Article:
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Almost doubled over with sorrow, weeping widower recalls final moments with wife

THE nurse at the High Dependency Unit handed him a plastic apron to put on before he went to his wife's bedside. "Savita is a beautiful girl, she's lovely," she told him.

It was only afterwards that Praveen Halappanavar realised the nurse had probably been sympathising with him.

This was to be the couple's last conversation together.

He told Savita that her parents had arrived back safely in India after their visit to Ireland, and showed her the text message from her brother. She was relieved.

It was the last time he would see his wife fully conscious but Praveen did not know how gravely ill his wife was at that stage.

A silence heavy with empathy hung in the courtroom in Galway as the young widower in an immaculately ironed shirt paused in his testimony, struggling to blink back his tears.

He was almost doubled over with sorrow as he stood in the witness stand.

After an unbearable pause, Coroner Dr Ciaran MacLoughlin mercifully called for a short recess to allow him to compose himself. A small sigh of gentle relief arose in the courtroom.

It was appalling to watch this poor man having to endure this ordeal, reliving once again the agonies he had suffered in the terrifyingly long and uncertain hours at the hospital. From deep joy to helpless confusion as his wife lay bloated from infection in the Intensive Care Unit, to his bitter grief and anger, his voice mirrored all that had occurred.

Stoically he bore it all, even down to the part where he had to reread a large portion of his evidence because the jurors had been unable to hear him.

He and Savita had been friends for some years before their marriage, Praveen told the inquest.

They came from the same part of South India. Even after moving to Ireland, in 2006, to take up a job as an engineer with Boston Scientific, he paid frequent visits home and their relationship blossomed. They married a year later.

Savita had loved Ireland. She found it to be so peaceful after the hustle and bustle of India, he said.

She had also loved travel and Praveen listed off the places where they had celebrated their wedding anniversaries – Paris, Rome, Venice and the Greek island of Santorini.

The list stopped there because, tragically, they were to spend just four short years together as husband and wife.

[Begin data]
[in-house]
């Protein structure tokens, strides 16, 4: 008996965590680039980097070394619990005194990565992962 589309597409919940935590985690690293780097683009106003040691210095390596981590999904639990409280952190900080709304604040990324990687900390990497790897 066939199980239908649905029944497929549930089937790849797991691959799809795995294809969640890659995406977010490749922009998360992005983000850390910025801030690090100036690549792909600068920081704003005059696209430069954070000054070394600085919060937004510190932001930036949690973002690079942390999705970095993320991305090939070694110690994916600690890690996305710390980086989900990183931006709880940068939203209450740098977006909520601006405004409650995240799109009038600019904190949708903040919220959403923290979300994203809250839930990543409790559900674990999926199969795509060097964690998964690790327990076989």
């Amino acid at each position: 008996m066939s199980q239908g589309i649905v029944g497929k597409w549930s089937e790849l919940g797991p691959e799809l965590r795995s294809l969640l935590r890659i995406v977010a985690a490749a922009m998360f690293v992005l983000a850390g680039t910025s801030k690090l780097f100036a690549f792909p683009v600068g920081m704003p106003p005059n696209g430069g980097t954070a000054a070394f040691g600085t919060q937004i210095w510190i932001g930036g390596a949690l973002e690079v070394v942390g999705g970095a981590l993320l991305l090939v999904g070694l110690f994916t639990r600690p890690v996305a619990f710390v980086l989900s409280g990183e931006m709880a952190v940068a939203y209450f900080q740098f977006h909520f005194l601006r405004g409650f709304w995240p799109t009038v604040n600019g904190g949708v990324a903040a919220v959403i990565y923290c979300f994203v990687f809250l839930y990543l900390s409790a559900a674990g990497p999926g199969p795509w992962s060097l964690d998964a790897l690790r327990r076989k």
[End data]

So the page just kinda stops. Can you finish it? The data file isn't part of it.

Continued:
Savita was fit and athletic and popular within both the Irish and Indian communities, Praveen said, his voice warm with pride.

They had always planned on having a baby in 2012 and when she fell pregnant the timing had worked out well with her Irish dentistry exams.

The couple had known that they were to have a daughter and had carefully selected a name for her. She was due to have been born 10 days ago, on March 30.

Earlier, Savita's GP, Dr Helen Howley, gave evidence of her first visit to confirm the pregnancy.

"They were delighted to be expecting a baby," she recalled.

Like all couples, they were full of questions about what to expect at that stage of pregnancy.

Savita was strong and healthy and "full of joys and full of questions" she said.

When the couple attended University Hospital Galway for the 12-week scan, Savita had cried tears of happiness on seeing her baby's image on the monitor, Praveen said.

It was not just the young couple who were looking forward to the baby.

SAVITA'S elderly parents were also excited about their forthcoming grandchild and had held a baby shower for their daughter in Galway, in accordance with Hindu tradition.

They were going to come again once the baby was born and had even left clothes here, thinking they would be returning shortly.

And though Savita was hospitalised before their departure, she could not bring herself to tell her parents that she was losing the baby.

Her mother had cooked food for her daughter and left it in the fridge, thinking she would be home to eat it.

Heartbreakingly, just a day later after her return to India, her lovely daughter was calling out for her, screaming "mama" in the depths of terrible pain, having finally lost her baby.

By tea time, she had slipped into unconsciousness.

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